Published on: 01/02/2019
Goamu Asamang community has three wells and pumps for 1,800 people and none of them work well. Children miss schooling because they are helping the family collect water or waiting for parents to return from the pump.
There has been little maintenance on facilities installed in 1985, 2003 and 2012. In fact the oldest pump works best but it suffered a major failure in early 2018. The community made a collection to repair it and that exhausted their budget as there are no regular payments for water.
Frimpong Patterson, who is a teacher and secretary of the community Water and Sanitation Management Team, says that they are virtually bankrupt in terms of money for repairs. He does not know how they will manage if there is another failure.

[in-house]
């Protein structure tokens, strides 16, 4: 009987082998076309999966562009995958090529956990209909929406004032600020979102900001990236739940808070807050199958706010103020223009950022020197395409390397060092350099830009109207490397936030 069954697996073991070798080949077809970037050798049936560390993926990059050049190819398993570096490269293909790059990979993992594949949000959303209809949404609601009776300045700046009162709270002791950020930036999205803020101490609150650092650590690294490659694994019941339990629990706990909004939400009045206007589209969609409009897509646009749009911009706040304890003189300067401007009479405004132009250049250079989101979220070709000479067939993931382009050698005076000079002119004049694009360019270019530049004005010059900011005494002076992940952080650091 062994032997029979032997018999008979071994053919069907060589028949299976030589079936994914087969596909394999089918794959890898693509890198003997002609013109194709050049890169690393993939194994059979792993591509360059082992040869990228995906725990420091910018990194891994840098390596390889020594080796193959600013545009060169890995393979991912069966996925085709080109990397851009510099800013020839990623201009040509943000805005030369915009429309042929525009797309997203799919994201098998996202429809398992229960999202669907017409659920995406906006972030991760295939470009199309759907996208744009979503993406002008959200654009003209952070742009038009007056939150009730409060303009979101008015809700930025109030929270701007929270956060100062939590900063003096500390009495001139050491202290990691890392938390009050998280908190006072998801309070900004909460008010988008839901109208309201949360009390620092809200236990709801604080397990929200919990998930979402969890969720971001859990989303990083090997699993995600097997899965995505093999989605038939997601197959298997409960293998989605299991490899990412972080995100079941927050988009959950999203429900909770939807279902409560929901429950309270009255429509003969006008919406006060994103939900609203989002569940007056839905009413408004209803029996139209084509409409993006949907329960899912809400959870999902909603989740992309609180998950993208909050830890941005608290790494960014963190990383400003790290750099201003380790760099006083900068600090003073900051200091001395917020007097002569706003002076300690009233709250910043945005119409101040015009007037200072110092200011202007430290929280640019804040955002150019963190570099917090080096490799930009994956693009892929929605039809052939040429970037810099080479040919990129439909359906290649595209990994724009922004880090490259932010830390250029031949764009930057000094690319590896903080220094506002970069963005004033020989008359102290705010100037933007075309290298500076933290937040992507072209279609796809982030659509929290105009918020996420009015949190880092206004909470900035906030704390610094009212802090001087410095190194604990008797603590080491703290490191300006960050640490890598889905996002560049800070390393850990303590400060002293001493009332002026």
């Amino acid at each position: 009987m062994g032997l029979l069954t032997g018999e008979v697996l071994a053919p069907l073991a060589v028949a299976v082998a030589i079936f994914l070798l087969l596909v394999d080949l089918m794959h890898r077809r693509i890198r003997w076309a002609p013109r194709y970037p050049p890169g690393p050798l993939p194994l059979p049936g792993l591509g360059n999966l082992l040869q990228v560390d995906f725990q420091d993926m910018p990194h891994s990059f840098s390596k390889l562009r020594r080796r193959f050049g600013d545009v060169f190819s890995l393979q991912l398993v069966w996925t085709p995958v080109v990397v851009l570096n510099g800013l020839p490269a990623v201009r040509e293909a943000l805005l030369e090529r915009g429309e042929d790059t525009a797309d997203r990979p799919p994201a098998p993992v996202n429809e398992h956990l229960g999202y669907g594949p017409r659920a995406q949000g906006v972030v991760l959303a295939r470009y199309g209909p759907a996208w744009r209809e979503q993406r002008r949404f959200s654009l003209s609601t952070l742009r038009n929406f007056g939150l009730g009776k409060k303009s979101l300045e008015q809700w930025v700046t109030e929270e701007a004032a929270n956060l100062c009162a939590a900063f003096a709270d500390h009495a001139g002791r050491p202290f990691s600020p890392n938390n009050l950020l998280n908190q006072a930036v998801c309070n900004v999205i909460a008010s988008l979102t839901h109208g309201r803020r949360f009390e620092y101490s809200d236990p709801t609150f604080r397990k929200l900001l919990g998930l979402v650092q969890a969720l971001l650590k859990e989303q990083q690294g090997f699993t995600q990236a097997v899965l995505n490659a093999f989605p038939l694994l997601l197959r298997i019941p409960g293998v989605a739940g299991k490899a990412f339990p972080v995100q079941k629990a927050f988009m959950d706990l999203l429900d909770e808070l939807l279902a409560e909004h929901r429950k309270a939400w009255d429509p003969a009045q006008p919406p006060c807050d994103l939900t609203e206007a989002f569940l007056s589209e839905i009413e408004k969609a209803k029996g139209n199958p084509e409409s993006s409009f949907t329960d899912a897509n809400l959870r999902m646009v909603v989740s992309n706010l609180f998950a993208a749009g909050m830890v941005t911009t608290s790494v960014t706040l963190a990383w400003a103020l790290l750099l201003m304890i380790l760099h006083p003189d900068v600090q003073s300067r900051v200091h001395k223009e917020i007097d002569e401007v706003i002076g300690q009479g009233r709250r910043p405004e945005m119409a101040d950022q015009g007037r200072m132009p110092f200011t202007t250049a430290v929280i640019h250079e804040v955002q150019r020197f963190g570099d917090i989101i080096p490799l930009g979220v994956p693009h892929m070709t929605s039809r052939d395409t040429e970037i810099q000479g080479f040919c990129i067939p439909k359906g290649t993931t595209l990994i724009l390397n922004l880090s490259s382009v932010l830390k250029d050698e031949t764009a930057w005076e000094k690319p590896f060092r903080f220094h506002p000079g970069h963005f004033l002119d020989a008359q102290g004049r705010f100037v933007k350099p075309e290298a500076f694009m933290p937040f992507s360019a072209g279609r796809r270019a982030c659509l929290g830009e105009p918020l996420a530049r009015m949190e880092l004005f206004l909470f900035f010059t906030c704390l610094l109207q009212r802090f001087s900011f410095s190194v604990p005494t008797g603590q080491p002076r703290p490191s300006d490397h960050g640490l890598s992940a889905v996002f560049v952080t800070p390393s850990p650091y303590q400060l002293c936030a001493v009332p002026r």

Felicia Agyemang, mother of 8 and a grandmother is worn out by the time she has pumped her containers full. "When the pump breaks frankly we suffer. We must go with our husbands to fetch water at night so that in the morning our children can go to school. If you fetch water in the morning, you cannot think that your child will go to school."
Chief Nana Amoah Baafi wants to see his community have mechanised pumps and hygienic KVIP latrines to replace their current communal pit latrines. But this community has no plan for achieving this – and is waiting for the District Assembly or an NGO to bring them into existence.
"In these villages, what we see is that for our schools and water and all other things, it is the district assembly which helps us and other NGOs also come to help," he says.
When challenged all the communities say they are willing to pitch in with physical labour and whatever little funds they can raise. Communities are supposed to manage water supplies but they have little experience in developing, improving and sustaining them.
This is one of the major challenges for ANAM. These short videos can be seen as baseline markers against which progress can be reviewed.